In case you haven't seen it, this web site was featured in the current Downtown Journal. There's a picture of me taking pictures and perhaps, according to some, representing some sort of threat to homeland security. (You'll find some reactions to the story here, here, and here.)
When the reporter told me that was her story, I laughed out loud.
This is what I was working on while my photo was taken (click to see a VERY BIG version).
First, let's not fault folks for doing their jobs. Some people have jobs that require them to worry, fret, and imagine worst-case scenarios. I don't envy them those jobs, and I'm glad that isn't me, but that's what they get paid to do. (I'm reminded of a certain article over at The Onion.)
But raising my little photography project in even the same paragraph as "homeland security" is just beyond insane. These people obviously don't know that the Twins have set up a high-resolution web cam which -- theoretically, now -- allows a would-be terrorist to zoom in very close and examine exactly...oh, I don't know...how cement is being poured. The idea that someone could gain useful terrorist knowledge by photographing the construction is not just paranoid, it's stupid.
I'm not surprised, however, that I would have been noticed. Look closely at the Journal's photo of me in the skyway and along the left edge you'll see the row of security cameras on the ceiling. I had never looked at them before, but I always assumed they were there somewhere. When I met with the photographer, I looked for the first time and was shocked at how many there are -- one about every eight to ten feet.
When I'm there around the lunch hour, there are usually lots of folks out for a brisk walk. But when I go in the middle of the afternoon or on the weekend the place is usually deserted. Sometimes I bring Noah, and I'm sure we would be pretty easy to spot on the cameras. I usually spend a fair amount of time just looking and then photographing. I try to notice details which have changed, then I zoom in to get good pictures. Sometimes I'm just looking for an interesting "action" shot of someone welding or laying bricks.
The way I look at it, this is a once-in-a-lifetime thing. I've been a fan of the game (and the parks) since I was Noah's age (three next week). It's possible that I'll be alive when the Twins build their next ballpark (on the current HERC site in 2040), but I probably won't be able to do this type of documentation. It's now or never. Luckily, now works out pretty well.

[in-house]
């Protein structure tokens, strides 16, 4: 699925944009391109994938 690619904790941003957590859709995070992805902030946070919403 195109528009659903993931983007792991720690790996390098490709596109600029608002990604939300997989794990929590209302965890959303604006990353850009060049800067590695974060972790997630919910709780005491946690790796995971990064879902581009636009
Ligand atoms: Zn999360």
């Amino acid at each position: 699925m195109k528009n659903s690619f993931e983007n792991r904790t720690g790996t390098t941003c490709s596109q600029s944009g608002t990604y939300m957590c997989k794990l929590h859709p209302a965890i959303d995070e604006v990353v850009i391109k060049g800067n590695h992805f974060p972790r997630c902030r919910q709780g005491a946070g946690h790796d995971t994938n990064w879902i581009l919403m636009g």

So, it's a hobby, not a threat. To some, I suppose it's a weird hobby. I have no answer to that. Oh, wait. I do have an answer: My book will be available in time for Christmas of 2010.
"You talk about the magic, the aura, but what really makes a stadium is the fans. Concrete doesn't talk back to you. Chairs don't talk back to you. It's the people who are there, day in, day out, that makes the place magic."
– Bernie Williams
Explore the Site
Here are 50 images chosen randomly from the 3019 found on this site. Click the image to be taken to the original post. A new list is created every 10 minutes.
The moat walkway viewed from across the park.
These are the outside tracks which go under the promenade
I could gaze at this streetscape all day. It isn't perfect, but as a model for Minneapolis, I love it. (Except the Biff, of course. Click to enlarge.)
Auxiliary scoreboard (note to TF principles: this is a very good idea)
These images are found at the top of the staircase, which leads to the Suite Level.
The Ballpark Wall! (really stunning)
Home Plate Box, Section 111, Row 8 or 9-ish (Click to enlarge greatly.)
Walkway sneak peek
"Hey, Ma, it says here we go in at gate 34. Must be all the way around on the other side!" Seriously, though, this is a really inspired idea.
A little higher angle shows how the two stations are close to one another but distinctly separate. The oval, glass-enclosed area is the entrance from the Northstar platform below into the ballpark. The LRT platform is comparable to the other stations along that route.
Marquette looking south
Looking out from under Gate 34
Click to see the whole, beautiful image. (Photo by Tyler Wycoff)
Looking down Sixth Avenue toward the plaza
In March, we were still only imagining baseball through those windows.
A Killebrew tribute covers part of the wall where the entry doors are located near the escalators.
Approach in the A ramp to the skywalk over Seventh
(Click to enlarge)
It's pretty easy to see right into the Twins dugout!
The transit corner entrance (Photo by Tom Sweeney, Star Tribune)
Looking back toward downtown from the end of the balcony
Supports for the little sections in the outfield.
The main concourse is a very busy place at all times.
This is as close as I could get to a pedestrian-eye view of Seventh Street (looking west away from downtown). It's inviting, not imposing, and remarkably dignified.
Reverse stairway view
Denard Span ready, in a swoop of sunlight.
Circulation ramps: Wrigley (classic, integrated) and Kauffman (modern, external)
The Hennepin Grille appears to feature chicken, brats, and fries.
That's Fifth Street (and a tattooed arm) in the foreground.